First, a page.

To the Poets Who Only Read and Listen
When evening's shadowy fingers fold
The flowers of every hue,
Some shy, half-opened bud will holds
Its drop of morning's dew.
Sweeter with every sunlit hour
The trembling sphere has grown,
Till all the fragrance of the flower
Becomes at last its own.
We that have sung perchance may find
Our little meed of praise,
And round our pallid temples bind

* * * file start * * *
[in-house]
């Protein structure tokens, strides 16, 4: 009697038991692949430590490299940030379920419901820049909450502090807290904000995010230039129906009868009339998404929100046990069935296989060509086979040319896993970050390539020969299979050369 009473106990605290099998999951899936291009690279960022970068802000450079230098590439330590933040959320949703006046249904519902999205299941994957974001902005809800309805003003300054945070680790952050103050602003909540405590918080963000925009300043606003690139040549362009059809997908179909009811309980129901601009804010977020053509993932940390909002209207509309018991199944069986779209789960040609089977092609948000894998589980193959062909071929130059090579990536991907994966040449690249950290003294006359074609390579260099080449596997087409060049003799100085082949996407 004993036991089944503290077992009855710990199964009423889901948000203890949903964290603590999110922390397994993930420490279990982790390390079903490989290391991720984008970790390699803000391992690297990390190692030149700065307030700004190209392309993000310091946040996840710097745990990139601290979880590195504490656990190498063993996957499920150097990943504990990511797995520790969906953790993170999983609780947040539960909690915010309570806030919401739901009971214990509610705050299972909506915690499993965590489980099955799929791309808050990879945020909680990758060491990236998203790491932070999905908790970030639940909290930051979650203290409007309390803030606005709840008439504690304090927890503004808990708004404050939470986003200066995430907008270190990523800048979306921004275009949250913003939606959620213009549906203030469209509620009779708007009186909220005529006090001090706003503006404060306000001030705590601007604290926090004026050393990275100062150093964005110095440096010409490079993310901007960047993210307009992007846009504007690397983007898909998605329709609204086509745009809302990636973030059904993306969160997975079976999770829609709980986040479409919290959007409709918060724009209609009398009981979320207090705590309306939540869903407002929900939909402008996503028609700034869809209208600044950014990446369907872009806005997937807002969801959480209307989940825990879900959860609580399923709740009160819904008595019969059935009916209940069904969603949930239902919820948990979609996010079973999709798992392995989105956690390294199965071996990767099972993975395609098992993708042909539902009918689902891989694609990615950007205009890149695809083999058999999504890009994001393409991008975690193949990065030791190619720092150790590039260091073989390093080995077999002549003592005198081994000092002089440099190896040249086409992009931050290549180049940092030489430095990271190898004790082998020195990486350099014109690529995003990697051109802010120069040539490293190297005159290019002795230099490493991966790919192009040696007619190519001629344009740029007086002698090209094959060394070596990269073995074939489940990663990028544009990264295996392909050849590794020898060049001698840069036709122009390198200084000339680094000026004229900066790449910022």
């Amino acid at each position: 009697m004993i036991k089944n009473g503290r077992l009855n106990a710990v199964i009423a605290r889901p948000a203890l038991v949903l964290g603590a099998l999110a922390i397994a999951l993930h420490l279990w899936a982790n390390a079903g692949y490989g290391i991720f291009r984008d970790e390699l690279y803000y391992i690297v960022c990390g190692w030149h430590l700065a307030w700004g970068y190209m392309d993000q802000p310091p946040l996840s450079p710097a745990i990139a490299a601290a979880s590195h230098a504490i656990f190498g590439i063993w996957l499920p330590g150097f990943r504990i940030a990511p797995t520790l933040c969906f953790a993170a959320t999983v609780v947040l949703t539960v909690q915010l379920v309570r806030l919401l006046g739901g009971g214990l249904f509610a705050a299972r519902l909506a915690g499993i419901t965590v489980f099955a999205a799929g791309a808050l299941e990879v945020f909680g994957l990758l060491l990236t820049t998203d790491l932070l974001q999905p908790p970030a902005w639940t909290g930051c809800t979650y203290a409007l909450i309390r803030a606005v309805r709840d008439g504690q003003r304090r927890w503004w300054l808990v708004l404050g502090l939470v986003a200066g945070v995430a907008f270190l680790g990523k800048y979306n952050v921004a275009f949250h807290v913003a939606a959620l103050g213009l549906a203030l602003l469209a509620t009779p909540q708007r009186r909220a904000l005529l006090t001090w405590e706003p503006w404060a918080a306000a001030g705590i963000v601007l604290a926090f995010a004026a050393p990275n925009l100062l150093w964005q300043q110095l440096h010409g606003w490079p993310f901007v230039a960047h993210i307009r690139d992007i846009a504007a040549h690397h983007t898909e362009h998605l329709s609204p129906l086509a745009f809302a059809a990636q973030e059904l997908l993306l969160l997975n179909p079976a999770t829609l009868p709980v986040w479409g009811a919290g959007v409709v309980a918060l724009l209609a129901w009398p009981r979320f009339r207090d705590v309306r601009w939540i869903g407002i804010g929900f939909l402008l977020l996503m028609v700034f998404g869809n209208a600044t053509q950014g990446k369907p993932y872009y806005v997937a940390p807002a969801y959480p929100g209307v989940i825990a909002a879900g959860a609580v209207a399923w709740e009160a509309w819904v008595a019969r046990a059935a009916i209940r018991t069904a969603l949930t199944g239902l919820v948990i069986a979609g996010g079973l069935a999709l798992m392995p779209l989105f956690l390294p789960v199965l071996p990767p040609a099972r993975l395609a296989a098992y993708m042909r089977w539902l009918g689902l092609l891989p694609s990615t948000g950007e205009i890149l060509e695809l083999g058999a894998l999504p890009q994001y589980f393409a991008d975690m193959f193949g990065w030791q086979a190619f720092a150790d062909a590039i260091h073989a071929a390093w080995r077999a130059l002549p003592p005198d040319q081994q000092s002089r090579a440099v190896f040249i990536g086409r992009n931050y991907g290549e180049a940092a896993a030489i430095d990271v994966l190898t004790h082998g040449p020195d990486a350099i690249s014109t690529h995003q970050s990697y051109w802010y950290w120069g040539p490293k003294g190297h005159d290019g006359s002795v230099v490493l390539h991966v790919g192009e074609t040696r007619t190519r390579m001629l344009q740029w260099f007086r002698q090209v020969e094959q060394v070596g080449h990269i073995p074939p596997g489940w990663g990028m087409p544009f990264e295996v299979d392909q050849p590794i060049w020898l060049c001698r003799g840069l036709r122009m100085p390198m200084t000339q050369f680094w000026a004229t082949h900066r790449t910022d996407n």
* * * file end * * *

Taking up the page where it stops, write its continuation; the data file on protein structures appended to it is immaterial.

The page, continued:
The wreath of fading bays:
Ah, poet, who hast never spent
Thy breath in idle strains,
For thee the dewdrop morning lent
Still in thy heart remains;
Unwasted, in its perfumed cell
It waits the evening gale;
Then to the azure whence it fell
Its lingering sweets exhale.